Fulbright New Zealand Quarterly August 2011
Volume 17, Number 3, August 2011
ISSN 1177-7885 (online)
Executive Director addresses FSB
Fulbright New Zealand’s Executive Director Mele Wendt addressed a meeting of the Fulbright programme’s governing Fulbright Foreign Scholarships Board (FSB) in Washington, DC in June, the first time in her six years as Executive Director that she had been able to do so.
Mele told the FSB meeting, chaired by Anita McBride, that bilateral relations between New Zealand and the United States are at their best in the past 25 years, and that strong university linkages exist between the two countries. With regards to the Fulbright programme in New Zealand, she noted that New Zealand government funding slightly exceeds US government funding. She said that although fundraising is challenging in the current economic environment, Fulbright New Zealand has a large number of hyphenated (co-sponsored) awards in its programme. She reported that Fulbright outreach around New Zealand has now grown to visiting over 30 campuses, and includes strategies to promote the programme to Māori and Pacific people. | read the full story online
Voice: Kyle Rosenblad - Fulbright opens door to the global
Kyle Rosenblad from Shelburne, Vermont was the first of 2011’s nine Fulbright US Graduate Students to arrive in New Zealand last summer, in order to begin field research into the effects of exotic plant species on native flora. Kyle is the only one of this year’s US students based in Canterbury (at Lincoln University), and after February’s earthquake was quick to join other students in the region in cleaning up affected homes as part of the Student Volunteer Army. Here, he reports on his exchange experience to date.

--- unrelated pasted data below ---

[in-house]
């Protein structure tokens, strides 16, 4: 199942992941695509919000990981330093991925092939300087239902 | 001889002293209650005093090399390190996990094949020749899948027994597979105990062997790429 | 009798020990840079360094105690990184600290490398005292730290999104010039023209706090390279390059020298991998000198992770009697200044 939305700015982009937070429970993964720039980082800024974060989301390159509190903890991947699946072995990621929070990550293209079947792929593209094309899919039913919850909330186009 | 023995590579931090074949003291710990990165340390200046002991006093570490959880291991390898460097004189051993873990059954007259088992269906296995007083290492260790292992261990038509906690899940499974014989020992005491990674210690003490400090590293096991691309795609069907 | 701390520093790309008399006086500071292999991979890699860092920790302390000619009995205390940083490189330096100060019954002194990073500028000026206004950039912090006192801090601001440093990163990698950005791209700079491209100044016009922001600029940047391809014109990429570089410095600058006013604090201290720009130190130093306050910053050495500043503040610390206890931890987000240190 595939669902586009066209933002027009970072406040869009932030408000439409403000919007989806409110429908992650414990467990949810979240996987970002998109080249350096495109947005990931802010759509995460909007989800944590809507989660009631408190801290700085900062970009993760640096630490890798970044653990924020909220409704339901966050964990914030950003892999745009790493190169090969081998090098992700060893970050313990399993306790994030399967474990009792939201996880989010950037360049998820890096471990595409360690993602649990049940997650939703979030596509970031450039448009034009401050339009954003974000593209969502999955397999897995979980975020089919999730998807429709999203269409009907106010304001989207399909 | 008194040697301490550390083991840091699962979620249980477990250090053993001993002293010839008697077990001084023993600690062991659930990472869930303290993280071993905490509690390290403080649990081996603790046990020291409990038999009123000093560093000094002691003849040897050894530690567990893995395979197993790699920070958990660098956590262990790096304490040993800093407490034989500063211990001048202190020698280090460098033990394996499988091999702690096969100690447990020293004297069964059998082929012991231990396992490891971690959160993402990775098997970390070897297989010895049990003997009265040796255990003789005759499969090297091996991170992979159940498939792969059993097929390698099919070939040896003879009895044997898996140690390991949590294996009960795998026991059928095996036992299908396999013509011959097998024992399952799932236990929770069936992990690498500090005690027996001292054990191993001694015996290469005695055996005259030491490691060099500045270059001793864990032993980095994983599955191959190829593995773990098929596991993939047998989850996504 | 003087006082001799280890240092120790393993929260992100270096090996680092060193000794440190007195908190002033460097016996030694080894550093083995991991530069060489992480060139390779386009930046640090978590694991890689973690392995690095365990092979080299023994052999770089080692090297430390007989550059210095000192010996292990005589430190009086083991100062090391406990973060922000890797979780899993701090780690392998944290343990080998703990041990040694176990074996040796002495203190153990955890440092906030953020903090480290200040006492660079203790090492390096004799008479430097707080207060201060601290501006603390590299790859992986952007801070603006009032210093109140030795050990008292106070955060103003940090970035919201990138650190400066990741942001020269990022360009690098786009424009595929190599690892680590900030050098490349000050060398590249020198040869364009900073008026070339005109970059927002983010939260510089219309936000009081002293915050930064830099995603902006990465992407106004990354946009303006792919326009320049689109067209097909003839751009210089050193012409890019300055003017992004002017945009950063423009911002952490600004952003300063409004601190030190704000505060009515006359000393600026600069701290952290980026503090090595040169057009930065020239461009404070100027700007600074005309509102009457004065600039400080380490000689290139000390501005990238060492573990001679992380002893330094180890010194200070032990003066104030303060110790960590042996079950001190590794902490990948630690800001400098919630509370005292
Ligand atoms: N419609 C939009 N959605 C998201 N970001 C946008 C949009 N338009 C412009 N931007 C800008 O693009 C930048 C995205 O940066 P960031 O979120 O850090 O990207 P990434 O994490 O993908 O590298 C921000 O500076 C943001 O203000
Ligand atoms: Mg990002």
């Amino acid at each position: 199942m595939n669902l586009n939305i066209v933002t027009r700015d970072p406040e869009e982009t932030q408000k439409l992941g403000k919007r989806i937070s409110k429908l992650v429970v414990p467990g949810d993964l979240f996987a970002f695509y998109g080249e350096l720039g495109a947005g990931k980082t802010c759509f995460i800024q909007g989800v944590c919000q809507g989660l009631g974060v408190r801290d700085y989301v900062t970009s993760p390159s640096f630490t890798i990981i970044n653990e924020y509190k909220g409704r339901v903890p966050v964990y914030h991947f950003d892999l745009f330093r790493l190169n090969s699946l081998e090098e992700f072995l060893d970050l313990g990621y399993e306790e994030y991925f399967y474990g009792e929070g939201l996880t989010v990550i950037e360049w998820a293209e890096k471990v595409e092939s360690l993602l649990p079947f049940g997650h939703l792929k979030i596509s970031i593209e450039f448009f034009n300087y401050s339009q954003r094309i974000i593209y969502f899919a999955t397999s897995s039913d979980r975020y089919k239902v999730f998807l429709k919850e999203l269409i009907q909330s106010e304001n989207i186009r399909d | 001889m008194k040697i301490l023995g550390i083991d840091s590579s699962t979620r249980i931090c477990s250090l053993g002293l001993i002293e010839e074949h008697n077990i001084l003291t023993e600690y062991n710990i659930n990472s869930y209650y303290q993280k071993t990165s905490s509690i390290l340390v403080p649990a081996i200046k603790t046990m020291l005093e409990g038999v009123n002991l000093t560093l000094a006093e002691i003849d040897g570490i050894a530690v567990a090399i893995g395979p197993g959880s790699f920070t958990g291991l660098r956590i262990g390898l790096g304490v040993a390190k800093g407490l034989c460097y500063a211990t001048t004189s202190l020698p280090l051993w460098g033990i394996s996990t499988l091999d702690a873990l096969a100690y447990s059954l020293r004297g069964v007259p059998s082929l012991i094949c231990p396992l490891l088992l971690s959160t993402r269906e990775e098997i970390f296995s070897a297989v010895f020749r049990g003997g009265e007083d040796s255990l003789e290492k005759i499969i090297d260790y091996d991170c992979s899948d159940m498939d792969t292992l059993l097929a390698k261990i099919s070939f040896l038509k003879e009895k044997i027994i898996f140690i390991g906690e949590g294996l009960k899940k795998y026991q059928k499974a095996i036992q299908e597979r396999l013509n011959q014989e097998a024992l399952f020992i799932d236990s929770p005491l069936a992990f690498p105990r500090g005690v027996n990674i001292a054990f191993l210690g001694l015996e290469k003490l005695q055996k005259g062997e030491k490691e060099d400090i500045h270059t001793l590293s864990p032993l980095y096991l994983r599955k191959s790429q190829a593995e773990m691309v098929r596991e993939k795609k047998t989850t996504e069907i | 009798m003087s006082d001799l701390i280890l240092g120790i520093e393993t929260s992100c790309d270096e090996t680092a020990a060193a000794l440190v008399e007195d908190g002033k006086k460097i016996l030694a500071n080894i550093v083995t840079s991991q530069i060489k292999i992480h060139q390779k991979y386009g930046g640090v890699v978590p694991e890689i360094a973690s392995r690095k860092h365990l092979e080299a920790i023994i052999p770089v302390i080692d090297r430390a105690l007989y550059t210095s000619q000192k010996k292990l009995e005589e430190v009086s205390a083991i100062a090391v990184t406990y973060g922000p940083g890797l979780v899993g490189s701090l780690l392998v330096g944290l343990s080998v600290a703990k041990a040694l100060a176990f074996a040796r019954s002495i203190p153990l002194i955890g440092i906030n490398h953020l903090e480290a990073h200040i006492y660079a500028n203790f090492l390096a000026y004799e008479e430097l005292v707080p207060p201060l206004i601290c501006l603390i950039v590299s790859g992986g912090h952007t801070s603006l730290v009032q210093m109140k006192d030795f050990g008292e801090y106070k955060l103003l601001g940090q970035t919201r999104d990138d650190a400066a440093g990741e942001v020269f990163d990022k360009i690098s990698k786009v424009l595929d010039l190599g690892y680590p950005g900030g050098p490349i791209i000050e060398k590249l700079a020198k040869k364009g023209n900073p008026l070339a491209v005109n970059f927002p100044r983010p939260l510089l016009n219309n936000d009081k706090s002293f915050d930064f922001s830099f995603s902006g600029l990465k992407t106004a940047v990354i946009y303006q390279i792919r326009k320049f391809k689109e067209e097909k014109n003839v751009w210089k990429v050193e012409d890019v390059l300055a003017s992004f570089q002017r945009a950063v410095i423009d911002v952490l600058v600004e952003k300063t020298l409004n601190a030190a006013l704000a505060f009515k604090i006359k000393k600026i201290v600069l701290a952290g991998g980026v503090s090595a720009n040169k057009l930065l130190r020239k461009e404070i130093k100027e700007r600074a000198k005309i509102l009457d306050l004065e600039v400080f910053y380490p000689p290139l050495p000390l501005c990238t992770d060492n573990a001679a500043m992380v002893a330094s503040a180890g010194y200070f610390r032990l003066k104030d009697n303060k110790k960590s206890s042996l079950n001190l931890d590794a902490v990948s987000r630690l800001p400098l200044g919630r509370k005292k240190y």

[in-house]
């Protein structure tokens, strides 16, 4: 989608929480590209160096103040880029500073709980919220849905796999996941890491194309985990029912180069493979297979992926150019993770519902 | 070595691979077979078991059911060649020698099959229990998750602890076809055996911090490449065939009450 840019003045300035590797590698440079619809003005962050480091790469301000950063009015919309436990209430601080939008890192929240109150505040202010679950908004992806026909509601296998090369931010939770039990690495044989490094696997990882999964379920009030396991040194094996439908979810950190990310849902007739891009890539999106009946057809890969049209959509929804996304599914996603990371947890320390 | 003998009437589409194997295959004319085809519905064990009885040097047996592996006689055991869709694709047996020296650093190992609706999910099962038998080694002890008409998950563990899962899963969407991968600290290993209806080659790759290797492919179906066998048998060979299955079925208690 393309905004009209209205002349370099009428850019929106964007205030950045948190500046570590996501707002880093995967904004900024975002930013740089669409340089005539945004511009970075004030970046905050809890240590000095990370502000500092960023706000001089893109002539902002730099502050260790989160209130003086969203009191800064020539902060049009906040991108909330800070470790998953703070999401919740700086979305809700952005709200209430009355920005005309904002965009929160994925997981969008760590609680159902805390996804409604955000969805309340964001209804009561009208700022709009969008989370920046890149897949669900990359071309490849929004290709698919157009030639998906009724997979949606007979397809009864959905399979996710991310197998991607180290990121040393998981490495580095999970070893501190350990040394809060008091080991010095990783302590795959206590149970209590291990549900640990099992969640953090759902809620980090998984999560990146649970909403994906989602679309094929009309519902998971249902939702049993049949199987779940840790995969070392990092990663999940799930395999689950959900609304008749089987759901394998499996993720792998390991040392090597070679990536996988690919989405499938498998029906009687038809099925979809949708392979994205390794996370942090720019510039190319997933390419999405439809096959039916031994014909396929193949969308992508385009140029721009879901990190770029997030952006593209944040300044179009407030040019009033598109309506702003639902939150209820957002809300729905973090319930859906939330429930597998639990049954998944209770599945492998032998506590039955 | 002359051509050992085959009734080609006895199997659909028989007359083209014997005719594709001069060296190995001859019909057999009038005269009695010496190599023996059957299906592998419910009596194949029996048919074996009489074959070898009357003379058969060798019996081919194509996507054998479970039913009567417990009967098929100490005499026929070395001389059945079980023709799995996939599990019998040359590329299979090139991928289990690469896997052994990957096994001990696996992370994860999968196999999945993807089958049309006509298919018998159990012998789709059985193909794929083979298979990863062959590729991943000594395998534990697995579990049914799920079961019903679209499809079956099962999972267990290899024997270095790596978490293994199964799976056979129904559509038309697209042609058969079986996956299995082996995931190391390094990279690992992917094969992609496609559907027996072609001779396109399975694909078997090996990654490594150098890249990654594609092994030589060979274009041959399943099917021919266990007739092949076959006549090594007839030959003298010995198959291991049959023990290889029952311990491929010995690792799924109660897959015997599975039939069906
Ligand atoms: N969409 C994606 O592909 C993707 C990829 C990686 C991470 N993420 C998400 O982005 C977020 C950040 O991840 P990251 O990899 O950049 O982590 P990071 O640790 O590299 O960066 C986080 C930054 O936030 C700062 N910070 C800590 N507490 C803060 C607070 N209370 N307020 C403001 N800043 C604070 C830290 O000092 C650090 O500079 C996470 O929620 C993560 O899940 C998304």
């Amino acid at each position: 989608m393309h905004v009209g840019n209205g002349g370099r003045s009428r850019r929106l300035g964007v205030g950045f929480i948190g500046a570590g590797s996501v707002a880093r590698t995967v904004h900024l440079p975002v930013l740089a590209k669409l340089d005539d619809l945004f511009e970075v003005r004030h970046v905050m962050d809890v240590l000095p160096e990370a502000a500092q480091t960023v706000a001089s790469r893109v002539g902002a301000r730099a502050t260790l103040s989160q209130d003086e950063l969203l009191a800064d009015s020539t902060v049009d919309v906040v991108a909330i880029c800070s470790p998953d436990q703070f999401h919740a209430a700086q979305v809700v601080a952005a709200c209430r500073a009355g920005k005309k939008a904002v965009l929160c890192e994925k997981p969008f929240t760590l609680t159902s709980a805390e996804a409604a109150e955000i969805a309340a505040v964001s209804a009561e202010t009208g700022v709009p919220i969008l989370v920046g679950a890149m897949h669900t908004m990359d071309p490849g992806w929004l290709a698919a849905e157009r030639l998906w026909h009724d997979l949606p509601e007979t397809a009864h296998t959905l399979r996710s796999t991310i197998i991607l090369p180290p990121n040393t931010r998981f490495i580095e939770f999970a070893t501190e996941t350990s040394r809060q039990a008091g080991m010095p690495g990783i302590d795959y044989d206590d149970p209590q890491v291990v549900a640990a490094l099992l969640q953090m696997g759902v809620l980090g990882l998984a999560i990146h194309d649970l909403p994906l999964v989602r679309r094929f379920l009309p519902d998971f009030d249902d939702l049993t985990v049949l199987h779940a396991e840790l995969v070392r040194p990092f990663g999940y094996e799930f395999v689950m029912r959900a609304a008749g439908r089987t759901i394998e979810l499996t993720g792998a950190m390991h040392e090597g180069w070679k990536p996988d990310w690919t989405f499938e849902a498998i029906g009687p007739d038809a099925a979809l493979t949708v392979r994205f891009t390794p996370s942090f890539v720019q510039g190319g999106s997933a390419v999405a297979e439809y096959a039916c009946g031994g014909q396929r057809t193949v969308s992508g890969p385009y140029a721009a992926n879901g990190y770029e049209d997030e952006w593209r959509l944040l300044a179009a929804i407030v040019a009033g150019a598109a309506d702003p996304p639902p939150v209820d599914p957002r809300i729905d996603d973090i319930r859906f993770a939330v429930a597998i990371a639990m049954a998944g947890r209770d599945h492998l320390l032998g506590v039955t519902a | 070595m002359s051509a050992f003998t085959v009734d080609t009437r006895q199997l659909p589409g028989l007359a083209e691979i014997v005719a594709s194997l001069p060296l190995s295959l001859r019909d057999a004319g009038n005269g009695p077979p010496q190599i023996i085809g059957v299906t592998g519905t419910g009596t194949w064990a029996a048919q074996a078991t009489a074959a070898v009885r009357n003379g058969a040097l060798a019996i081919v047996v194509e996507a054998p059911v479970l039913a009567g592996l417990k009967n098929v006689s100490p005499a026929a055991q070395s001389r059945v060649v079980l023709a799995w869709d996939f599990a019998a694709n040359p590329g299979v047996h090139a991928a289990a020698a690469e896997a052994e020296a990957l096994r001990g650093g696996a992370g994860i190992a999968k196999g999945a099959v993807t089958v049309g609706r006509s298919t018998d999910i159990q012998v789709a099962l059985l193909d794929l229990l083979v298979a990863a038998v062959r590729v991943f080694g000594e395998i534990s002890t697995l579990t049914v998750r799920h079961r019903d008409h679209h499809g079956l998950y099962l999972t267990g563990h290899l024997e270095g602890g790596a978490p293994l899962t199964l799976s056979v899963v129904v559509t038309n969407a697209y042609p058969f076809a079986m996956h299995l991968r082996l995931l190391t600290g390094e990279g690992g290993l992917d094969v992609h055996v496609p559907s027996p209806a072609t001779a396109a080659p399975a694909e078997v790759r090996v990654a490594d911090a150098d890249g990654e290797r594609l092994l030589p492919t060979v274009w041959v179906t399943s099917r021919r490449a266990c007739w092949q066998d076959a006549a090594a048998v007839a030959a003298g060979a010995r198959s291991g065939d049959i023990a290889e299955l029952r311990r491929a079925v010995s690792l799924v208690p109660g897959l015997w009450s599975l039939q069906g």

The smells of earth and effluent hung in the stuffy air. Shovels squelched through a blanket of wet, gray silt. As I hauled another wheelbarrow-full past the sunken patio, an elderly gentleman emerged from the door bearing ginger ale. “You volunteers are just amazing! Would anyone like a drink? Terribly sorry it’s not cold – bloody quake’s cut the power.”
I balked. Surely he wasn’t apologizing for the vagaries of plate tectonics. My astonishment grew when he mentioned that this was his last bottle of drinkable liquid, as the earthquake had disrupted the water supply. I heard my cohorts politely decline his offer, encouraging him to save the precious hydration. I followed suit. As we returned to shoveling and intermittent chitchat, the gentleman sat on the patio and joined our conversation. The topic quickly turned to how lucky we each felt in the wake of the disaster. After hearing some stories, I could hardly believe what passed for “lucky”. | read the full story online
Voice: Saeeda Verrall - Fulbright opens door to the global
Saeeda Verrall received a 2007 Fulbright New Zealand Graduate Award to complete an LLM in international human rights and criminal justice at Harvard University. She has squeezed extensive overseas experience into the few years since her graduation, and plans to move to Nepal in the future to further her voluntary work with a Himalayan NGO.
Almost five years ago I submitted my Fulbright application and nervously awaited the outcome. Like most of my contemporaries, I could never have undertaken graduate study in the US without financial assistance, and in that respect, nothing would have been possible without Fulbright. However, the value of the Fulbright cannot be measured in quantitative terms. It is not simply an “award” but the beginning of a journey. For me, the Fulbright was a catalyst – a launching pad – that ultimately led to even more rewarding and enriching experiences after my studies. | read the full story online